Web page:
If you want to try your hand at some pop culture kitchen witchery I suggest starting with simple rolled sugar cookies.  If you like to cook you can make the dough from scratch; if you don’t like to cook you can buy pre-made dough at any grocery store.  You can find some amazing pop culture themed cookie cutters online or you can cut custom shapes freehand.  Try D20 shaped cookies for luck, tardis shaped cookies for adventurous travel, or R2-D2 shaped cookies for computer skills, etc. As you roll out and shape your dough allow your intent to flow into the dough itself.  Bake the cookies per your recipe and then continue to infuse magick into the cookies as you decorate.  Add icing, sprinkles, or crystal sugars in the colors and designs that correspond to your intent.  If you’re more of an advanced baker try making emoji macarons.  Infuse your macarons with positive emotions to create an edible energetic boost.  In general, cookies are easy, quick, and versatile, making them a fabulous starting point for pop culture kitchen witchery.

Whether you’re making Game of Thrones kidney pie or Welcome to Night Vale’s not-so-invisible corn, pop culture kitchen witchery can enhance your magick and put dinner on the plate to boot.  Combining pop culture magick with more traditional kitchen witchery you get all the benefits of traditional practice while layering more intent and meaning into your working, giving it extra power with very little extra time and energy.  Make the results of that magick dinner and you’ve made the most efficient possible use your your limited time and energy.  If you enjoy cooking or baking and love pop culture then give pop culture kitchen witchery a try. 

There are many websites and cookbooks dedicated to recipes from and inspired by pop culture.  Here are a few resources:

http://www.geekychef.com/
https://theniftynerd.com/category/recipes/
http://www.geekyhostess.com/
http://rosannapansino.com/
http://watch.geniuskitchen.com/show/GKPCB/Pop-Culture-Baking-Class/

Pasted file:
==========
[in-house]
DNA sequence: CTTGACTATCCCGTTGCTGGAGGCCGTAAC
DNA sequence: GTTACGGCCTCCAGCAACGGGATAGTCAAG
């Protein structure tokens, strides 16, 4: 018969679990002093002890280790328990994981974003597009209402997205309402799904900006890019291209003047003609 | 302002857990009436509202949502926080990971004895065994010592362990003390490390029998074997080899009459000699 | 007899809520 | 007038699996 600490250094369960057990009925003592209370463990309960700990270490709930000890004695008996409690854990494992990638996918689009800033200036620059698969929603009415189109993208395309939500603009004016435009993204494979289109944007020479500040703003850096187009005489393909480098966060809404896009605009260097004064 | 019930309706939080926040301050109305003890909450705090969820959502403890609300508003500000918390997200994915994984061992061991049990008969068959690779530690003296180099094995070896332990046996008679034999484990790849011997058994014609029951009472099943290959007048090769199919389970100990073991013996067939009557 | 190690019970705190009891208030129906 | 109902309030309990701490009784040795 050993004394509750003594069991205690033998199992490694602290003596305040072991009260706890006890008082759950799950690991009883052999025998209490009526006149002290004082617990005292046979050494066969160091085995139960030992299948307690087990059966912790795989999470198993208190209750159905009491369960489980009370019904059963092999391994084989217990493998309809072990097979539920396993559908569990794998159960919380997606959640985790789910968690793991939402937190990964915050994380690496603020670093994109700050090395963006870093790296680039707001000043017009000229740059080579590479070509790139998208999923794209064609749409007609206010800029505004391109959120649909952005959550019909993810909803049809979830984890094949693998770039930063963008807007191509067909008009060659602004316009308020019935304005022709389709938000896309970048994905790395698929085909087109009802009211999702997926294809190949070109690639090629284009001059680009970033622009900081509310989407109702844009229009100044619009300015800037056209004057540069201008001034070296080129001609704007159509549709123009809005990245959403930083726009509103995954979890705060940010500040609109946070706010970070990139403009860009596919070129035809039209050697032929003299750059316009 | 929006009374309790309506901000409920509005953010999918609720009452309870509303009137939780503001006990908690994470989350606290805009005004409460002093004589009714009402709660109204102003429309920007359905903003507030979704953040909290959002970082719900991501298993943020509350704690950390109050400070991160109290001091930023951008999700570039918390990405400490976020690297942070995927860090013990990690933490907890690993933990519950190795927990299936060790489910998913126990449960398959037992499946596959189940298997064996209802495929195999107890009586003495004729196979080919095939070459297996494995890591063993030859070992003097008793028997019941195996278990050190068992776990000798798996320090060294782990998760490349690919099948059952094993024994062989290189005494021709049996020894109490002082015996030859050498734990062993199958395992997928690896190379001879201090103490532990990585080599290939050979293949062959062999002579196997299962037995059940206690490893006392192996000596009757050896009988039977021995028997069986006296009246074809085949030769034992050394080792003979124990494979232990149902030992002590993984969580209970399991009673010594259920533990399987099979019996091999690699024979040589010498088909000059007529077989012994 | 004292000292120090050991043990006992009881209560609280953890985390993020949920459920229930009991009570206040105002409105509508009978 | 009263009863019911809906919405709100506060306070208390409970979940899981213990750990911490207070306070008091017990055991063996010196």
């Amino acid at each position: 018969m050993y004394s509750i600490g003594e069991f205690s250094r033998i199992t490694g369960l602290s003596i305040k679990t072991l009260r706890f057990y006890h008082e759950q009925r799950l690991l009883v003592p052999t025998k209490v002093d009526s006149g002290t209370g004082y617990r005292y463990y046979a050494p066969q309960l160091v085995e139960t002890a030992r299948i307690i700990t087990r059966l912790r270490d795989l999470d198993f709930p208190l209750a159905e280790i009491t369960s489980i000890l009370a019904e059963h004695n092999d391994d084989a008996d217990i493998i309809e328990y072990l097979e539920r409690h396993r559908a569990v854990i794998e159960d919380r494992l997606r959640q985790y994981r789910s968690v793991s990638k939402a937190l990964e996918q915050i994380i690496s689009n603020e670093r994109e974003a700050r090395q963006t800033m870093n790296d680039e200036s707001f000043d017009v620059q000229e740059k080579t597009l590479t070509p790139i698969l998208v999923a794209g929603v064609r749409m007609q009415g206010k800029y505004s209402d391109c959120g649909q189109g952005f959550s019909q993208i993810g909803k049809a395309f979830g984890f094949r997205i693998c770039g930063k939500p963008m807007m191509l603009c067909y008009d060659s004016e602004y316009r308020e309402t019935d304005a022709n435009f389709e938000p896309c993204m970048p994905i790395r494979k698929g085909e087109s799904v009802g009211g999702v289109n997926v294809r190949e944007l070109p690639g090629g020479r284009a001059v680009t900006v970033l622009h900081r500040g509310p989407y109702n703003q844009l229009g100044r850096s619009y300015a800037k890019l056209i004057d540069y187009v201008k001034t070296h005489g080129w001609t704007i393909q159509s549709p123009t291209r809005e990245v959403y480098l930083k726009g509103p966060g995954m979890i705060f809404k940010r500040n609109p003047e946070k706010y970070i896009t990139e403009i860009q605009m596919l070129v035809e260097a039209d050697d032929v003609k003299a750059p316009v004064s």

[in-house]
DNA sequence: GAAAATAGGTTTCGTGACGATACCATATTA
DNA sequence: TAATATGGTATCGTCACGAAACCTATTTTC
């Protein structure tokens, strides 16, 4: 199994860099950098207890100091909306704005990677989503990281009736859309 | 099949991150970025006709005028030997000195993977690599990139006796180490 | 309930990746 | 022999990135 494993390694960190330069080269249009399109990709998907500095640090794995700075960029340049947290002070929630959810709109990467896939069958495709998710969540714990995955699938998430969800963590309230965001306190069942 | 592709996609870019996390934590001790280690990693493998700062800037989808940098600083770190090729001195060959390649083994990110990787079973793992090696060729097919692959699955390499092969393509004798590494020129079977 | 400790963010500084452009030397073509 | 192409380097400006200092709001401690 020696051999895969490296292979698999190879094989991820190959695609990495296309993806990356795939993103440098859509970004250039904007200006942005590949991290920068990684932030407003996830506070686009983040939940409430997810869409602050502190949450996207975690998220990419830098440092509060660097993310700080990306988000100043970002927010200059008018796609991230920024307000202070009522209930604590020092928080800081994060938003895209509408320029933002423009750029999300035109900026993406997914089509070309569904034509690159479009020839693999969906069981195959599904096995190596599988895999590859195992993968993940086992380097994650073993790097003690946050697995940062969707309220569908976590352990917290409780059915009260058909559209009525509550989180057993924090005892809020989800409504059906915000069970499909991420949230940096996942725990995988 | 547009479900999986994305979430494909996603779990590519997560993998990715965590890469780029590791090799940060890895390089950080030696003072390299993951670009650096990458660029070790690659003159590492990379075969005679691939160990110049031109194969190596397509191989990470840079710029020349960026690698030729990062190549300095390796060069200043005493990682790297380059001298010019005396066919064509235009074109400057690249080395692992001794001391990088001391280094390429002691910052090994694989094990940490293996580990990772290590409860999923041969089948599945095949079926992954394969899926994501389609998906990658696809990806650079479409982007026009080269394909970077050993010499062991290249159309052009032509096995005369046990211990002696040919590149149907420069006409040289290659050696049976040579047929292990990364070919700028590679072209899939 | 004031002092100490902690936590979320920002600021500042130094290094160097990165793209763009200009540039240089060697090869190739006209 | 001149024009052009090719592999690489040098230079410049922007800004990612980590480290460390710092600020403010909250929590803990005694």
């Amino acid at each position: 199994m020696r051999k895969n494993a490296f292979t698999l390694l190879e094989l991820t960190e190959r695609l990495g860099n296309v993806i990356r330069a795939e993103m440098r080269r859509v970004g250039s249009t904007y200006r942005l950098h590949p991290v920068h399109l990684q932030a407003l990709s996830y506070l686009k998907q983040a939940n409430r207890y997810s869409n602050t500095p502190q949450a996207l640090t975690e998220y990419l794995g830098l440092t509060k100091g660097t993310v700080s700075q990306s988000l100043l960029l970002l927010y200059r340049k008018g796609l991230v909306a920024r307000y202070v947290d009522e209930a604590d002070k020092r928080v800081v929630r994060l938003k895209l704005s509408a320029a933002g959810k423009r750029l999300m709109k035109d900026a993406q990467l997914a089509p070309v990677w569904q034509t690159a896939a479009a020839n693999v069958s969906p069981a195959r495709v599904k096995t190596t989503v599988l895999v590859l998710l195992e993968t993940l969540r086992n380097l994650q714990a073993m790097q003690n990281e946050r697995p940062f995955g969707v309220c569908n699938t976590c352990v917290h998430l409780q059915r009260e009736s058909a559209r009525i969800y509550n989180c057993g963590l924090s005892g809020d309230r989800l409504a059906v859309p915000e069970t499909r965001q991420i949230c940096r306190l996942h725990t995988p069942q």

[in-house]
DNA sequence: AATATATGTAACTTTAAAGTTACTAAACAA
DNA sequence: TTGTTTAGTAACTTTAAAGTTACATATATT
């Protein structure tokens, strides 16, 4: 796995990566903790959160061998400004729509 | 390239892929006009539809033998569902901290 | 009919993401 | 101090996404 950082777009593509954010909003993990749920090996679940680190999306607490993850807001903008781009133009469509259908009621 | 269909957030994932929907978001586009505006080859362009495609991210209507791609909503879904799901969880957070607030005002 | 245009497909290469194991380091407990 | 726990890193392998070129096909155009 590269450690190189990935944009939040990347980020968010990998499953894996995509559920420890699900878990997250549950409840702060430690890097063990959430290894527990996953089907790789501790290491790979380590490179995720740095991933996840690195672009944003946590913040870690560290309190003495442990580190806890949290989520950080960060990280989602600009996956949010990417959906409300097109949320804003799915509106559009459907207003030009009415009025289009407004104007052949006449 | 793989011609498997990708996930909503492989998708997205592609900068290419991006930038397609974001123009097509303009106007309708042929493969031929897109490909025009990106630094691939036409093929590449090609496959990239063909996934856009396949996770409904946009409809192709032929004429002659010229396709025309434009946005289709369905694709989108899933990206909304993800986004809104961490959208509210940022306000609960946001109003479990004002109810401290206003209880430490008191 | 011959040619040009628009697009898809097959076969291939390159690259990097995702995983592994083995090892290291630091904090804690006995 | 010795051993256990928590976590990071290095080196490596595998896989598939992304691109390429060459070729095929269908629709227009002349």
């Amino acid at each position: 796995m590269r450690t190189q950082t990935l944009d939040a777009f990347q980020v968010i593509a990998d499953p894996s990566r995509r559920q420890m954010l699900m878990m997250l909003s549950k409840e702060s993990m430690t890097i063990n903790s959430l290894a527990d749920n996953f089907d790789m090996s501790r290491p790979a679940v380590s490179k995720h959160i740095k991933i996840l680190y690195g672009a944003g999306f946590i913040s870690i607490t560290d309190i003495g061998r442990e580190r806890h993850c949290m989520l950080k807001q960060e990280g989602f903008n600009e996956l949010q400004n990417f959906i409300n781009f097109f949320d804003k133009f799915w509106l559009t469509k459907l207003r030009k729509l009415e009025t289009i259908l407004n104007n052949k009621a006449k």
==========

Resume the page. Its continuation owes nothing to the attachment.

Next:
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Living in the Way, Part 1: The Solar Way

 

Living in the Way

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Pumpkins...

Don’t just use your pumpkins (or turnips) to carve for decoration because the flesh is yummy as are pumpkin seeds (toasted and sprinkled with salt).

The flesh and seeds are also brilliant for working some Samhain magic…

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Goddess Colors

This is a story about a personal experience I had recently, in which I honored 3 goddesses by wearing colors that represent them. 

Before my recent trip, I had gone to my local Renfaire. Every year I trade something I made for a braid. I started doing that back when I sold my hand dyed fabrics from a booth. Some years I am not vending and some years I am, but I always make something out of my hand dyed fabric or yarn for the braidy lady. This year I was vending my hand dyed scarves as part of the Haven Craft booth. The braid booth has the customers choose ribbon colors, typically 3 colors. This year, I chose lavender to honor Sigyn, rose to honor Freya, and gold to honor Sif. 

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Recent Comments - Show all comments
  • Katherine
    Katherine says #
    Oh, forgot to tell that I love hand dyed fabric and ribbons!
  • Katherine
    Katherine says #
    Wow! this story remind me of some dreams, when nothing left by the chance - and when you trying to interpret them, you can see an
  • Erin Lale
    Erin Lale says #
    Thanks Diane! Yes on actual gold the metal being associated with Freya, but in this case I was associating the golden-tan color wi
  • Dianne Ross
    Dianne Ross says #
    What fine memories you will have of your mother one day. Too thin ribbons of these colours can be braided and used to hold a pen